Friday 30th July 2021
I first met Ben Colson in 1977. He was working for Eastern Counties in Norwich and I’d been posted there for three weeks to undertake what was called ‘comparative training’ with the jointly managed West Riding and Yorkshire Woollen bus companies where I’d been working on the National Bus Company’s two year management training scheme.
Ben was so friendly making me feel very welcome in East Anglia and it immediately struck me how knowledgable he was not only about the company but also the wider bus industry and the external influences on it. Now, 44 years later, I know why. I’ve just finished reading Ben’s recently published book entitled A Journeys End. It’s an absolute treasure trove charting how economic and social changes in his beloved East Anglia impacted the highs and lows of public transport provision across the region over a fifty year span between 1920 and 1970.
The very readable free flowing narrative is a mix of detailed historical research, anecdotes from those there at the time as well as Ben’s own personal experiences, including from a young age in East Anglia, and his more recent interviews with people having direct experience of buses in the region during earlier years.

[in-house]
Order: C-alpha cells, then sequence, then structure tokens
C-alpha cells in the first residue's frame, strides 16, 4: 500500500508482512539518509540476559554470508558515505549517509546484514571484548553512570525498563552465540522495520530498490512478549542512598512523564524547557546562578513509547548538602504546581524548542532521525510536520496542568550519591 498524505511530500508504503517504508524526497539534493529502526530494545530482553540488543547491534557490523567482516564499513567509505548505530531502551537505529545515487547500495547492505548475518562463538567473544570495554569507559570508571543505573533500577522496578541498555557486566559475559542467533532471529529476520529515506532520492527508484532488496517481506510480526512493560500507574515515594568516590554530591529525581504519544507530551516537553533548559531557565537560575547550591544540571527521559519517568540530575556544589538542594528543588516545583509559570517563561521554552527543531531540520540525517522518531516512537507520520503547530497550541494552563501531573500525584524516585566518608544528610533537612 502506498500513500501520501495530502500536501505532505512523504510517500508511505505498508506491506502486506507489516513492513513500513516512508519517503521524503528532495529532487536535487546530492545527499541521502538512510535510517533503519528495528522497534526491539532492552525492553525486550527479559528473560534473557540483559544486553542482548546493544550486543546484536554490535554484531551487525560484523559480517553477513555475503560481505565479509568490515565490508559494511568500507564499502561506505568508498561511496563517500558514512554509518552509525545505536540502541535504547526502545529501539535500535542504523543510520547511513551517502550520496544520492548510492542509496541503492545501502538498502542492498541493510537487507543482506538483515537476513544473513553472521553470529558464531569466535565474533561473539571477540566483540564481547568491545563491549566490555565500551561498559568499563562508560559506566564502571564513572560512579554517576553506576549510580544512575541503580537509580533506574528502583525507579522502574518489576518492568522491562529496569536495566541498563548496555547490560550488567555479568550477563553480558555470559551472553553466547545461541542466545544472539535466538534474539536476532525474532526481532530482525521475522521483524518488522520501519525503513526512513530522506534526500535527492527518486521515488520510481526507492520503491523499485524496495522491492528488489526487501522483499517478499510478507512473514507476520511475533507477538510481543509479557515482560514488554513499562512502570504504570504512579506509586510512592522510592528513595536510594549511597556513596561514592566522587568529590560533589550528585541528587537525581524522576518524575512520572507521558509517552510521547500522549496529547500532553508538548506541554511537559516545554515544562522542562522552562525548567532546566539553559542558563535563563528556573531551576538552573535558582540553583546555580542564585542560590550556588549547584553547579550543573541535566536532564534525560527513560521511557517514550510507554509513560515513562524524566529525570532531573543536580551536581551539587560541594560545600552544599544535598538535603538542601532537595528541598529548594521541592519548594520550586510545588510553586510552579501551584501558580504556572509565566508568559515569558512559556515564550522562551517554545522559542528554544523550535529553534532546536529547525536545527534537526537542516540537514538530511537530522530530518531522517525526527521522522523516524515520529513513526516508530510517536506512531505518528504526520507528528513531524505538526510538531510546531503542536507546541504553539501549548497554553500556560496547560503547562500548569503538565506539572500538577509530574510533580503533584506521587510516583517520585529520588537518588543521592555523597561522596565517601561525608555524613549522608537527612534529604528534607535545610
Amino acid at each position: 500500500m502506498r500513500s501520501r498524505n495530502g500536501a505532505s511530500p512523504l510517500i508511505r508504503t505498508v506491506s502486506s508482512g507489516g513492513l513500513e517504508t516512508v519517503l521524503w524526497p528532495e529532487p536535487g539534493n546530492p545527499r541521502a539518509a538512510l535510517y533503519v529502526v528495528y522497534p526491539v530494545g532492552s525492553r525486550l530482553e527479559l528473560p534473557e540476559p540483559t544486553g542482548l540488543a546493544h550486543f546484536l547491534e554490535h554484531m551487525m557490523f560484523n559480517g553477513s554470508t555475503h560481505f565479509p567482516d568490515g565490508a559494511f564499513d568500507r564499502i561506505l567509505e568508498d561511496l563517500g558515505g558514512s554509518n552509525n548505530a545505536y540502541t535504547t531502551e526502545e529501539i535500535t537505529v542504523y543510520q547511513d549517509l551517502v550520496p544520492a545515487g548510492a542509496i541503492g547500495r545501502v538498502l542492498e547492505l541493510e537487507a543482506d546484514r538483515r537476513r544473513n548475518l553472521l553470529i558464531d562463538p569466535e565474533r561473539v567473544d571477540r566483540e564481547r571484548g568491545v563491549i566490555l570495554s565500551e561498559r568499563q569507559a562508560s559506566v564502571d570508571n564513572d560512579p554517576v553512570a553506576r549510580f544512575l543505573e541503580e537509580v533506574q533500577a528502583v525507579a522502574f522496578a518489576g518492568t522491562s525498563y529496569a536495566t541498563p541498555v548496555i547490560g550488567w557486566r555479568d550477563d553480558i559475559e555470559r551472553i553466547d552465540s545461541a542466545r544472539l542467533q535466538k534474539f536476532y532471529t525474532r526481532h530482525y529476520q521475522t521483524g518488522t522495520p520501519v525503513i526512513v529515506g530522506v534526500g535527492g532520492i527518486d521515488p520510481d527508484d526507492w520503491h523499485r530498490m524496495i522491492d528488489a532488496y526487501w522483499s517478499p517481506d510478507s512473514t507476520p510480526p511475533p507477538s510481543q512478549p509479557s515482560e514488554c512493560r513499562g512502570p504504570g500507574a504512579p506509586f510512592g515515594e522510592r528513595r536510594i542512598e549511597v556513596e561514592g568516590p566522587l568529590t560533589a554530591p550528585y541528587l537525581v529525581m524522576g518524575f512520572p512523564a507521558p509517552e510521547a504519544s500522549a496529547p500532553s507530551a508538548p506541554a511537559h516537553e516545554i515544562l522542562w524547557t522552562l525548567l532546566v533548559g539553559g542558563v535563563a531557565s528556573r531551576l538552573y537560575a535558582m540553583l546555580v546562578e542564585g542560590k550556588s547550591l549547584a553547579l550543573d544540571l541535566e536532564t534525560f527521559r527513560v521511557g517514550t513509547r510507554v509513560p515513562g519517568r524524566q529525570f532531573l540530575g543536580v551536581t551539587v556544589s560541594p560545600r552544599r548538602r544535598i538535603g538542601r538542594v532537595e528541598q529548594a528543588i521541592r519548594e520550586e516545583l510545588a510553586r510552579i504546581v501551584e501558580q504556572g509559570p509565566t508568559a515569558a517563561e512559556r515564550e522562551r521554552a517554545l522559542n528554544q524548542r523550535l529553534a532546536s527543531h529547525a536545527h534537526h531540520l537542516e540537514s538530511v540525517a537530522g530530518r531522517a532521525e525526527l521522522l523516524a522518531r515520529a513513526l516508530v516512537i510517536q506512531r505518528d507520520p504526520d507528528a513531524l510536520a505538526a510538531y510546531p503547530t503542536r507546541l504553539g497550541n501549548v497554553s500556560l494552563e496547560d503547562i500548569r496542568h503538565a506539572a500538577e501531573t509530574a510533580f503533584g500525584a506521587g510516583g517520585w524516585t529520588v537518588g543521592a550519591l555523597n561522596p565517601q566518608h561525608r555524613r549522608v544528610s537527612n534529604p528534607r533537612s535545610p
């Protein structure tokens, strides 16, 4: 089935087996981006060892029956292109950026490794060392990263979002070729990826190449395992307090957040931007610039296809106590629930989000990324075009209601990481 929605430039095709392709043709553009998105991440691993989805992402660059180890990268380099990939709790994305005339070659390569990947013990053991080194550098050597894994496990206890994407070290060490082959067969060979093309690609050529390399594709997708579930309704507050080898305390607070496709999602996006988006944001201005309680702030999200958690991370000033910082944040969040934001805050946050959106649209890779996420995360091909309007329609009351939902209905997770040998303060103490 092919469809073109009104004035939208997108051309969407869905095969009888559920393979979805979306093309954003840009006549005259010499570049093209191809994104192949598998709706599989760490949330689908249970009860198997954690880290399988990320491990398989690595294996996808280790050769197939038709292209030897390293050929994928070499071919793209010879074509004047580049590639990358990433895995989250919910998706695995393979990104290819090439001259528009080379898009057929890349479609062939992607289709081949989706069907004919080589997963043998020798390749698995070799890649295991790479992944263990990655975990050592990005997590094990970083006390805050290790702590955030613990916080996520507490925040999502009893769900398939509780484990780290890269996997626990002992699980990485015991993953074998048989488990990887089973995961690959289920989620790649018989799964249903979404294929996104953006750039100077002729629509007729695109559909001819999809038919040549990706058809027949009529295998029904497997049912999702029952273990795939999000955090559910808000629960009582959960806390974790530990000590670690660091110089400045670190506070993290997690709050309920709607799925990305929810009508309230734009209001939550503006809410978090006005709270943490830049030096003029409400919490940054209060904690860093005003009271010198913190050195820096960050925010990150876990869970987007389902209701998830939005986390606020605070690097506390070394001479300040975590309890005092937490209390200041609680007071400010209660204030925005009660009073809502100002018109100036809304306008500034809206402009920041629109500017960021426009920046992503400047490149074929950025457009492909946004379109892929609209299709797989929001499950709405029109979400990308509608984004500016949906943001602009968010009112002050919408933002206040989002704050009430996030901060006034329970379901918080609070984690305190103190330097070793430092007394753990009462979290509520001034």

It’s not a book for bus enthusiasts who want detailed route chronologies and fleet lists; nor for those who like their transport books full of photographs. This is something for those interested in the links between society, communities, workplaces and transport. However it does contain an incredible amount of detailed information in copious tables showing how the Eastern Counties of 1970 emerged from a series of mergers, acquisitions and nationalisation as well as bus routes operated by outstations, peak vehicle requirement changes, buses to villages from town centres to serve different markets and many many more, all demonstrating trends and social changes rather than specifically documenting bus route changes per se.